UK regulator Ofcom achieved its objective of maintaining a competitive market with a number of competing providers in the first major sale of radio spectrum in over 10 years, according to a report by the National Audit Office on the country's LTE spectrum auction in February 2013.
However, the national watchdog, which was tasked with conducting a study into the auction after a Labour MP raised concerns that the government failed to get value for money from the project, said it is not yet able to conclude that the auction was economically efficient.
The NAO said this is because it is not yet possible to assess whether those companies that were allocated spectrum during the auction are able to make the most effective use of it.
The auction raised £2.4 billion (€2.87 billion/$3.97 billion) and Ofcom estimates it will provide benefits for consumers estimated at £20 billion. The four existing national operators--EE, 3 UK, O2 UK and Vodafone UK--as well as new entrant, BT Niche, all won spectrum through the auction process, and the NAO commented that the four operators now hold sufficient spectrum to ensure their medium-term viability.
Since the auction took place, all four of the existing mobile network operators have started to roll out LTE services. However, "whether or not the auction succeeded in allocating spectrum to those who can make best use of it will start to become apparent only as the spectrum is brought into use by the winning bidders," the NAO observed.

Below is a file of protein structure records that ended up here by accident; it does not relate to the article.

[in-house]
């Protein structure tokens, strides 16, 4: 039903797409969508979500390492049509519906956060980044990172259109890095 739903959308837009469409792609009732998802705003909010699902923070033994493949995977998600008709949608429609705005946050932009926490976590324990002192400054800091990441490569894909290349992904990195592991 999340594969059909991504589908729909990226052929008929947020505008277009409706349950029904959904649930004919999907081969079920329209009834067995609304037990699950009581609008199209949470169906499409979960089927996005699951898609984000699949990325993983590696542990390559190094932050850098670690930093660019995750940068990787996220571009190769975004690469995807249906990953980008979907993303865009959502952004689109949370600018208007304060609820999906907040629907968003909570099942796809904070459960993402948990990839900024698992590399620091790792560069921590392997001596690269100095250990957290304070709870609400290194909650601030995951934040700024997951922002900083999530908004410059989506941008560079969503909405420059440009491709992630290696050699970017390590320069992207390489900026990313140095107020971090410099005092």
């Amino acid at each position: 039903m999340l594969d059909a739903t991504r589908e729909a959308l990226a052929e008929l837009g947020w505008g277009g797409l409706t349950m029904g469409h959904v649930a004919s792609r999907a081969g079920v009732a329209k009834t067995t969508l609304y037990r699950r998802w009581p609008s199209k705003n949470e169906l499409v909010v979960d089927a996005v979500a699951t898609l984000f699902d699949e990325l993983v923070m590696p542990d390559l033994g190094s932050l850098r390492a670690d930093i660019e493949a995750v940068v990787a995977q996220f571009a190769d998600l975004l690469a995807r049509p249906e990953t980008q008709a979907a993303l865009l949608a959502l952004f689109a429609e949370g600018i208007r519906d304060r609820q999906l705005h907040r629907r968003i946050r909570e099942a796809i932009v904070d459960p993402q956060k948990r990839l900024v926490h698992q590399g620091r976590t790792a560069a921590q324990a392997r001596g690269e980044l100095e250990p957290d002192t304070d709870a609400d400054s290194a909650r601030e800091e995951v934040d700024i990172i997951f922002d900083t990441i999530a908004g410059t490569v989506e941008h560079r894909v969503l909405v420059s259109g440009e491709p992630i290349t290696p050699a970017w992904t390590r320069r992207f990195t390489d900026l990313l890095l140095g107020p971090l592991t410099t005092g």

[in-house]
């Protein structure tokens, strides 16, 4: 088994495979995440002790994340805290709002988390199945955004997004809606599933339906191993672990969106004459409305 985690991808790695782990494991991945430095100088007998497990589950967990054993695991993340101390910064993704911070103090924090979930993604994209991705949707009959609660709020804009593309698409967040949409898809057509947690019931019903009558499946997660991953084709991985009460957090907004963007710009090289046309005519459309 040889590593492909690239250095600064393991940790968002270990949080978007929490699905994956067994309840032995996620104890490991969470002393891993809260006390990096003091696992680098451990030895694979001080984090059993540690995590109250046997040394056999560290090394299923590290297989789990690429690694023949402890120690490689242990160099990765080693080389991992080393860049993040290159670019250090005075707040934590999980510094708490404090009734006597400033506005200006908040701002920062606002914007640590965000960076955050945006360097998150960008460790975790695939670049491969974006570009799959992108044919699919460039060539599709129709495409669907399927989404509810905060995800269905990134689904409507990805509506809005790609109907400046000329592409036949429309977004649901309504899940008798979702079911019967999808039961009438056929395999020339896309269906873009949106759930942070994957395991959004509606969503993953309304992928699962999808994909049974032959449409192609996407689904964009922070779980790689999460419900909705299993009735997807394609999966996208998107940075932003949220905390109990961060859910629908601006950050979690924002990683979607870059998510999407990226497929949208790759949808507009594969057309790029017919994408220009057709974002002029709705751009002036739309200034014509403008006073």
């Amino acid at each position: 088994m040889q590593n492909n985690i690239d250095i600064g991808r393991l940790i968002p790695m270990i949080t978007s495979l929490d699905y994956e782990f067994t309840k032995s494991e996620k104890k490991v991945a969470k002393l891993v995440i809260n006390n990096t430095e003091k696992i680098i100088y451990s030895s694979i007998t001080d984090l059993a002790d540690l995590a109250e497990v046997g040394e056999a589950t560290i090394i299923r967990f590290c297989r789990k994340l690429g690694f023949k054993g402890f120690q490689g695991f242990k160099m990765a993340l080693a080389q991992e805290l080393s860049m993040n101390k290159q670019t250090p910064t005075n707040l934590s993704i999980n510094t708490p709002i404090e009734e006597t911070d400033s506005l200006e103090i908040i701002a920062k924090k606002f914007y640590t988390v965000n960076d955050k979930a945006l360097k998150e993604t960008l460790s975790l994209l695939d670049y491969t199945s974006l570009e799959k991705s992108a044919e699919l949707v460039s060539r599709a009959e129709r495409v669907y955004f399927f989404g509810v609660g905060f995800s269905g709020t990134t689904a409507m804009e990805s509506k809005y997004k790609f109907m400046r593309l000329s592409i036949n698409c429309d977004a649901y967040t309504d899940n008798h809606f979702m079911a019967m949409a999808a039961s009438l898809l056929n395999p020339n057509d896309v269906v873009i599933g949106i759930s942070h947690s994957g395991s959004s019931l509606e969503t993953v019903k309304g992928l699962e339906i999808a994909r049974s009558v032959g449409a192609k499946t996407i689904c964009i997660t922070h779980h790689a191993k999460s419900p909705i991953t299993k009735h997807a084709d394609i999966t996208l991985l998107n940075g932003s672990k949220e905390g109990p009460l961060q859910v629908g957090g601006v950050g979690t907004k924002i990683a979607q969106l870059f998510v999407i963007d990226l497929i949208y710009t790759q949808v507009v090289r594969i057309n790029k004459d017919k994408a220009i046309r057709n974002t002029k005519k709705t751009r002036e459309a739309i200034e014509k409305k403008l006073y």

The NAO report was published days after the Department for Culture, Media and Sport issued the UK Spectrum Strategy covering government policy on spectrum allocation and usage until 2025.
The government is already four years into a 10-year plan to release 500 MHz of spectrum below 5 GHz from public sector use by 2020. Speaking at the CeBIT trade fair in Hanover, Germany, this week, the UK Prime Minister David Cameron said the spectrum strategy aims to "double the economic benefits of spectrum to UK companies and consumers from roughly £50 billion today, to £100 billion in 2025". This would be achieved partly through the use of new technologies that would allow spectrum to be shared among different users.
Cameron also announced fresh efforts on 5G research and pledge to pump millions of pounds into the 'Internet of Things' (IoT). The Prime Minister said the UK is investing £73 million into IoT development--an area he said offers huge potential to boost productivity, improve healthcare, cut energy usage, and make transport more efficient.
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